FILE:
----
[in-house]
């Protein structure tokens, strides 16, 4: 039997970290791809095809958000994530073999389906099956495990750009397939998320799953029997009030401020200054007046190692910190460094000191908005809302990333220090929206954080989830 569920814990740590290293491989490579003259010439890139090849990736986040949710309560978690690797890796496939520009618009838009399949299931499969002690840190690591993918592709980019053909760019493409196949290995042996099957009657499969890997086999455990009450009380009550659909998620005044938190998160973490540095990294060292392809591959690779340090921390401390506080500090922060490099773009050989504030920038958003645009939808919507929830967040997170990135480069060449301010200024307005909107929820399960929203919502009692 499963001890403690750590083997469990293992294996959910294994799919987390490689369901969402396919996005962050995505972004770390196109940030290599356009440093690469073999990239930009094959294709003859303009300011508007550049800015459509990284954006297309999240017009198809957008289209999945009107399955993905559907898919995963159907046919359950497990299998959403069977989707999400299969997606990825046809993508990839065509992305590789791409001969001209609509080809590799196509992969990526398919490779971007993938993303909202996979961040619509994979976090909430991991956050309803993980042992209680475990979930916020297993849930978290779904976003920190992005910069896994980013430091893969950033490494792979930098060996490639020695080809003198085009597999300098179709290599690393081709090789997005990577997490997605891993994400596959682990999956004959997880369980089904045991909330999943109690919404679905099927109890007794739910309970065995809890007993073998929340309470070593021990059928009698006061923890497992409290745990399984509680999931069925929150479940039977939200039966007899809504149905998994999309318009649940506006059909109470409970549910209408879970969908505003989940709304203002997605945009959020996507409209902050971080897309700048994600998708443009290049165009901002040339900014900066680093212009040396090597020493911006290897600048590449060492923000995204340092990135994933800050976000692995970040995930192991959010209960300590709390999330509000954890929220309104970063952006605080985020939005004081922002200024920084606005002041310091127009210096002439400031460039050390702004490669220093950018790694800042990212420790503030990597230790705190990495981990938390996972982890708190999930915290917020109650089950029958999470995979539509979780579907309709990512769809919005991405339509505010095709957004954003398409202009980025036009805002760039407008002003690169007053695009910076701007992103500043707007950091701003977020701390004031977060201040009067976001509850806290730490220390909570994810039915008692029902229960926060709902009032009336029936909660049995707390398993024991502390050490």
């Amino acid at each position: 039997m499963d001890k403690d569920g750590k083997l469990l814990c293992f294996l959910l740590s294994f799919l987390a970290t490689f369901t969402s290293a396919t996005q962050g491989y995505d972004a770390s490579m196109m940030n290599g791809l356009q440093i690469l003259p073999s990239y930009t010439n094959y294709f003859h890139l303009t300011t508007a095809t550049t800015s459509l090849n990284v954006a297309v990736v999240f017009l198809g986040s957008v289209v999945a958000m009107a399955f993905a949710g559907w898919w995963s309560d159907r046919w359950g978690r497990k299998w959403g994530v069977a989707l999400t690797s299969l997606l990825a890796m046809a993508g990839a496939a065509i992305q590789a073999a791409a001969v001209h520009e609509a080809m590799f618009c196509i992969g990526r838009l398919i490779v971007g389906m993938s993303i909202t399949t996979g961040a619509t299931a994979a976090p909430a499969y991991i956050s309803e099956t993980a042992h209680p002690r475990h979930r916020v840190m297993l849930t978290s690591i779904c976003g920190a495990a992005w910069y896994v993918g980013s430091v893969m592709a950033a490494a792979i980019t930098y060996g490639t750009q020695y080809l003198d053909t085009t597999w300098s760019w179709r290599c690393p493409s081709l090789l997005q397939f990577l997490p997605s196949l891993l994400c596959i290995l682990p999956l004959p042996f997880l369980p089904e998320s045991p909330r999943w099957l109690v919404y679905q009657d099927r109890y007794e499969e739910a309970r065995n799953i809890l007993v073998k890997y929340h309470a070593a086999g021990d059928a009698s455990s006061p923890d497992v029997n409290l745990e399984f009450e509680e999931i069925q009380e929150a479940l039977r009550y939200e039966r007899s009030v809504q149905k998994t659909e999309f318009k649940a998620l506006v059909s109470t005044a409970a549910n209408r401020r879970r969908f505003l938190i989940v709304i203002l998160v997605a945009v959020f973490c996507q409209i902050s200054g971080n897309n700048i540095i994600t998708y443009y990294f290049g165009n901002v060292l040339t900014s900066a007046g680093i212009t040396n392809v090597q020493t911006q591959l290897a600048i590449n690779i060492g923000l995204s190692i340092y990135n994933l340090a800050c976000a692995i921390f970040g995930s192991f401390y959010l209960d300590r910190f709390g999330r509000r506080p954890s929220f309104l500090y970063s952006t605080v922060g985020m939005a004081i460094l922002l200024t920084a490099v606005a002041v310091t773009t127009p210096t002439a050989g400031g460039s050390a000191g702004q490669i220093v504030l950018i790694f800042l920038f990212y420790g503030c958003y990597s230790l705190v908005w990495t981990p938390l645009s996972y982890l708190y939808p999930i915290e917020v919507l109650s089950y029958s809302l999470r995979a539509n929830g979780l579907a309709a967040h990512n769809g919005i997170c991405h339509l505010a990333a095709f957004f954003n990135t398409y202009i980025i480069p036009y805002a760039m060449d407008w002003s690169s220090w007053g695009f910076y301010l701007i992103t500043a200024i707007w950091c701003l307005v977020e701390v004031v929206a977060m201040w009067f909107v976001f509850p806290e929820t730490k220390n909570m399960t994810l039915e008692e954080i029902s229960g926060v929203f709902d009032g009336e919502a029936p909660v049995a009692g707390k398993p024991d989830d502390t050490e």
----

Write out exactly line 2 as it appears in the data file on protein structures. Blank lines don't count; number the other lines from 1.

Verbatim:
């Protein structure tokens, strides 16, 4: 039997970290791809095809958000994530073999389906099956495990750009397939998320799953029997009030401020200054007046190692910190460094000191908005809302990333220090929206954080989830 569920814990740590290293491989490579003259010439890139090849990736986040949710309560978690690797890796496939520009618009838009399949299931499969002690840190690591993918592709980019053909760019493409196949290995042996099957009657499969890997086999455990009450009380009550659909998620005044938190998160973490540095990294060292392809591959690779340090921390401390506080500090922060490099773009050989504030920038958003645009939808919507929830967040997170990135480069060449301010200024307005909107929820399960929203919502009692 499963001890403690750590083997469990293992294996959910294994799919987390490689369901969402396919996005962050995505972004770390196109940030290599356009440093690469073999990239930009094959294709003859303009300011508007550049800015459509990284954006297309999240017009198809957008289209999945009107399955993905559907898919995963159907046919359950497990299998959403069977989707999400299969997606990825046809993508990839065509992305590789791409001969001209609509080809590799196509992969990526398919490779971007993938993303909202996979961040619509994979976090909430991991956050309803993980042992209680475990979930916020297993849930978290779904976003920190992005910069896994980013430091893969950033490494792979930098060996490639020695080809003198085009597999300098179709290599690393081709090789997005990577997490997605891993994400596959682990999956004959997880369980089904045991909330999943109690919404679905099927109890007794739910309970065995809890007993073998929340309470070593021990059928009698006061923890497992409290745990399984509680999931069925929150479940039977939200039966007899809504149905998994999309318009649940506006059909109470409970549910209408879970969908505003989940709304203002997605945009959020996507409209902050971080897309700048994600998708443009290049165009901002040339900014900066680093212009040396090597020493911006290897600048590449060492923000995204340092990135994933800050976000692995970040995930192991959010209960300590709390999330509000954890929220309104970063952006605080985020939005004081922002200024920084606005002041310091127009210096002439400031460039050390702004490669220093950018790694800042990212420790503030990597230790705190990495981990938390996972982890708190999930915290917020109650089950029958999470995979539509979780579907309709990512769809919005991405339509505010095709957004954003398409202009980025036009805002760039407008002003690169007053695009910076701007992103500043707007950091701003977020701390004031977060201040009067976001509850806290730490220390909570994810039915008692029902229960926060709902009032009336029936909660049995707390398993024991502390050490």